Our key takeaways:

  • Snowflake implemented the new feature by introducing a data masking policy on a VARIANT data type field that holds data in JSON format, on top of tables and views.
  • Data masking on external tables and various additional standard file formats (like CSV, Avro, Orc, and Parquet) is also supported.
  • How it works:
    - Masking happens at query runtime, so there’s no need to have a second data source to store the masked data.
    - This is a column-level security feature using first-class policy objects to selectively mask.
    - Offers a flexible and extensible policy framework that empowers customers to define their own authorization logic as declarative policies.
    - It can be used to hash values on the fly or with DECRYPT on previously encrypted data with either ENCRYPT or ENCRYPT_RAW.


Snowflake explains how to apply a masking policy on semi-structured data in this article

Software Spotlight: spaCy 3.0

spaCy is an open-source Python library for natural language processing. It recently launched version 3.0, which contains a wide variety of functions useful for analyzing text and prepping it for machine learning.

Our key takeaways:

  • Main goal of updates was to make it easier to bring your own models into spaCy, especially state-of-the-art models like transformers.
  • This spaCy release offers some powerful new functions:
    - Part-of-speech (POS) Tagging: assigning word types to tokens, like verb or noun.
    - Lemmatization: assigning the base forms of words. For example, the lemma of was is be and the lemma of rats is rat.
    - Named Entity Recognition (NER): labelling named “real-world” objects like persons, companies, or locations.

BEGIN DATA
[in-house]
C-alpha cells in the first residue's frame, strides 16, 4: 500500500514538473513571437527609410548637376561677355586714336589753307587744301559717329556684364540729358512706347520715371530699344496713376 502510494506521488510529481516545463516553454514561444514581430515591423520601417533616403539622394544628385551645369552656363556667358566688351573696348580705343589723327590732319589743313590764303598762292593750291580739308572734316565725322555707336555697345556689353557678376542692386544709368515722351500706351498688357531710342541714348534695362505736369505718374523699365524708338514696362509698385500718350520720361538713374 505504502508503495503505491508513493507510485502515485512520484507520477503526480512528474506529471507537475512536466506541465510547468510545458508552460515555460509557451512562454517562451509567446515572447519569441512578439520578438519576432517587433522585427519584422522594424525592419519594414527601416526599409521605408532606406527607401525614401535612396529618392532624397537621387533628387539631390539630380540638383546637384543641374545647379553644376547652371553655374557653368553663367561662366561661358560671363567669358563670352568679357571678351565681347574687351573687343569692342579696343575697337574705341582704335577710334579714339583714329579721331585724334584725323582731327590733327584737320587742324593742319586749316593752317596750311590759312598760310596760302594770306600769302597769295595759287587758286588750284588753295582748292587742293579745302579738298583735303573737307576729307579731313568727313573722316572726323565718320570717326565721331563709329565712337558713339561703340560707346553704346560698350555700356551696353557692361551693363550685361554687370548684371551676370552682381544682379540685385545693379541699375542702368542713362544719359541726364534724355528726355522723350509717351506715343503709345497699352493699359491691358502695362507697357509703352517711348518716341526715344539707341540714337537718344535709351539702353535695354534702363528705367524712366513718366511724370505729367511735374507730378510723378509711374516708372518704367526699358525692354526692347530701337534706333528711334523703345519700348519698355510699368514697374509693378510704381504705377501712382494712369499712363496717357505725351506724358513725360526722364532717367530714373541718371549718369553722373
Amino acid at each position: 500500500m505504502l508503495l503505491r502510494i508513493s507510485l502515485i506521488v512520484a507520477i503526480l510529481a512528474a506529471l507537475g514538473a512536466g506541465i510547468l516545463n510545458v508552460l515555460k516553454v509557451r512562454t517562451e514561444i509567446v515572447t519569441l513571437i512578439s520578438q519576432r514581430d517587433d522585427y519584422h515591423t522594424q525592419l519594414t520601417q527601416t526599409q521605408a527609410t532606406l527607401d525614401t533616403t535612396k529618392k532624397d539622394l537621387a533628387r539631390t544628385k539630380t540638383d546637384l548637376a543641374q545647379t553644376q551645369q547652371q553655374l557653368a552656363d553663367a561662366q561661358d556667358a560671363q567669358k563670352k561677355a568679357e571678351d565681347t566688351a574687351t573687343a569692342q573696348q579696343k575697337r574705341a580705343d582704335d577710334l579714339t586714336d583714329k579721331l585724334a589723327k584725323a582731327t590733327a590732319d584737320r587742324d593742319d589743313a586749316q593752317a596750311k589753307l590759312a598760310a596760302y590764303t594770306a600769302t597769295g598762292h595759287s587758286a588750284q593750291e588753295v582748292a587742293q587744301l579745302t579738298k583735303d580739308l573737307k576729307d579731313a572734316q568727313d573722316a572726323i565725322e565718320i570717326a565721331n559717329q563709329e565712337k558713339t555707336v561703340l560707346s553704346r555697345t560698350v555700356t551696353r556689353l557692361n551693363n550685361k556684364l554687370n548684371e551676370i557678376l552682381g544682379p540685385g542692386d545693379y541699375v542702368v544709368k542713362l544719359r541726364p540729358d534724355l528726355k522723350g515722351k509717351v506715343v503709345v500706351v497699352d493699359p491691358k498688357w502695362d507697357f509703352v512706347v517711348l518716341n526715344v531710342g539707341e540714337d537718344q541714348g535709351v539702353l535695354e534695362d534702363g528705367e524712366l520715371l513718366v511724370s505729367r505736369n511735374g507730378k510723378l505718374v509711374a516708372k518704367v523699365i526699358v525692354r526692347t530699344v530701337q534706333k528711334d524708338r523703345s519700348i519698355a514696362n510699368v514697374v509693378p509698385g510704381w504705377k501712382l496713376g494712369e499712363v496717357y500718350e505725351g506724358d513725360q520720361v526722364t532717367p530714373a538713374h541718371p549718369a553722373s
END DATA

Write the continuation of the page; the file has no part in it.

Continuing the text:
- Similarity: comparing words, text spans, and documents and how similar they are to each other.
  • Use the new installation quickstart widget to find detailed installation instructions for your platform and setup.

If you haven’t done any work with natural language processing, then spaCy is a good place to start.  It can be overwhelming at first but there are plenty of guide and tutorials out there to get you started.

Learn more here.

spaCy Overview

Video Tutorial

Software Spotlight: H20.ai

H2O.ai is a machine learning platform company. They have many products, but their two flagships are their open source H2O.ai library and their Driverless AI package.

Our key takeaways:

  • The H2O library is open-source and works with both Python and R.
  • Driverless AI is a nifty auto machine learning solution but also comes with a nifty price tag, as well.
  • Their biggest differentiator is that they can compile machine learning models into Java files which can be embedded into applications.

Learn more here

Knowledge is power, and you want that power at your fingertips.
Stay tuned for the next edition of the Data Planet